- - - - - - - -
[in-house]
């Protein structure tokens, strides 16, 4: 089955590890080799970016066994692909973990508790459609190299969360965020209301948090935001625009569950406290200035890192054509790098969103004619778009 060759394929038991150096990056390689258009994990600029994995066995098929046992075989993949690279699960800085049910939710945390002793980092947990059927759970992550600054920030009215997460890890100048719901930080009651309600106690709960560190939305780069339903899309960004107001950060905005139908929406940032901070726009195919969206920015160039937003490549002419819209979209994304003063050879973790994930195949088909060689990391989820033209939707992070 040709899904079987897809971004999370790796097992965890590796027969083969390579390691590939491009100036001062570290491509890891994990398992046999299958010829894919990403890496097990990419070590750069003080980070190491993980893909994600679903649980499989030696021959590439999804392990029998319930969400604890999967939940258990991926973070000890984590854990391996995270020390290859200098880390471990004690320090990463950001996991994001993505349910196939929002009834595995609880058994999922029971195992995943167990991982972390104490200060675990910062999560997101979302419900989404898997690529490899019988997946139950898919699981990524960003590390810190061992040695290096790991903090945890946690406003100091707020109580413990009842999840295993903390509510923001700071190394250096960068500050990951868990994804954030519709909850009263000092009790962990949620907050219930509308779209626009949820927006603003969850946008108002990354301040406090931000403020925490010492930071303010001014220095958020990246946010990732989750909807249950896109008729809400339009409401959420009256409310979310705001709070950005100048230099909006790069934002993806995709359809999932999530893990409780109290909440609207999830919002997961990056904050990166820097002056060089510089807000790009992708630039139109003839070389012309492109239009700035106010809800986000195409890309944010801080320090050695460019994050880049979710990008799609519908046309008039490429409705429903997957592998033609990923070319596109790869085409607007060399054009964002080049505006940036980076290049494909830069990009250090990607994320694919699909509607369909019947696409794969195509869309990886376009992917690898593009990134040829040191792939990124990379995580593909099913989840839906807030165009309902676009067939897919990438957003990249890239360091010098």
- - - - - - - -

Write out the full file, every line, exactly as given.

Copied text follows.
[in-house]
């Protein structure tokens, strides 16, 4: 089955590890080799970016066994692909973990508790459609190299969360965020209301948090935001625009569950406290200035890192054509790098969103004619778009 060759394929038991150096990056390689258009994990600029994995066995098929046992075989993949690279699960800085049910939710945390002793980092947990059927759970992550600054920030009215997460890890100048719901930080009651309600106690709960560190939305780069339903899309960004107001950060905005139908929406940032901070726009195919969206920015160039937003490549002419819209979209994304003063050879973790994930195949088909060689990391989820033209939707992070 040709899904079987897809971004999370790796097992965890590796027969083969390579390691590939491009100036001062570290491509890891994990398992046999299958010829894919990403890496097990990419070590750069003080980070190491993980893909994600679903649980499989030696021959590439999804392990029998319930969400604890999967939940258990991926973070000890984590854990391996995270020390290859200098880390471990004690320090990463950001996991994001993505349910196939929002009834595995609880058994999922029971195992995943167990991982972390104490200060675990910062999560997101979302419900989404898997690529490899019988997946139950898919699981990524960003590390810190061992040695290096790991903090945890946690406003100091707020109580413990009842999840295993903390509510923001700071190394250096960068500050990951868990994804954030519709909850009263000092009790962990949620907050219930509308779209626009949820927006603003969850946008108002990354301040406090931000403020925490010492930071303010001014220095958020990246946010990732989750909807249950896109008729809400339009409401959420009256409310979310705001709070950005100048230099909006790069934002993806995709359809999932999530893990409780109290909440609207999830919002997961990056904050990166820097002056060089510089807000790009992708630039139109003839070389012309492109239009700035106010809800986000195409890309944010801080320090050695460019994050880049979710990008799609519908046309008039490429409705429903997957592998033609990923070319596109790869085409607007060399054009964002080049505006940036980076290049494909830069990009250090990607994320694919699909509607369909019947696409794969195509869309990886376009992917690898593009990134040829040191792939990124990379995580593909099913989840839906807030165009309902676009067939897919990438957003990249890239360091010098």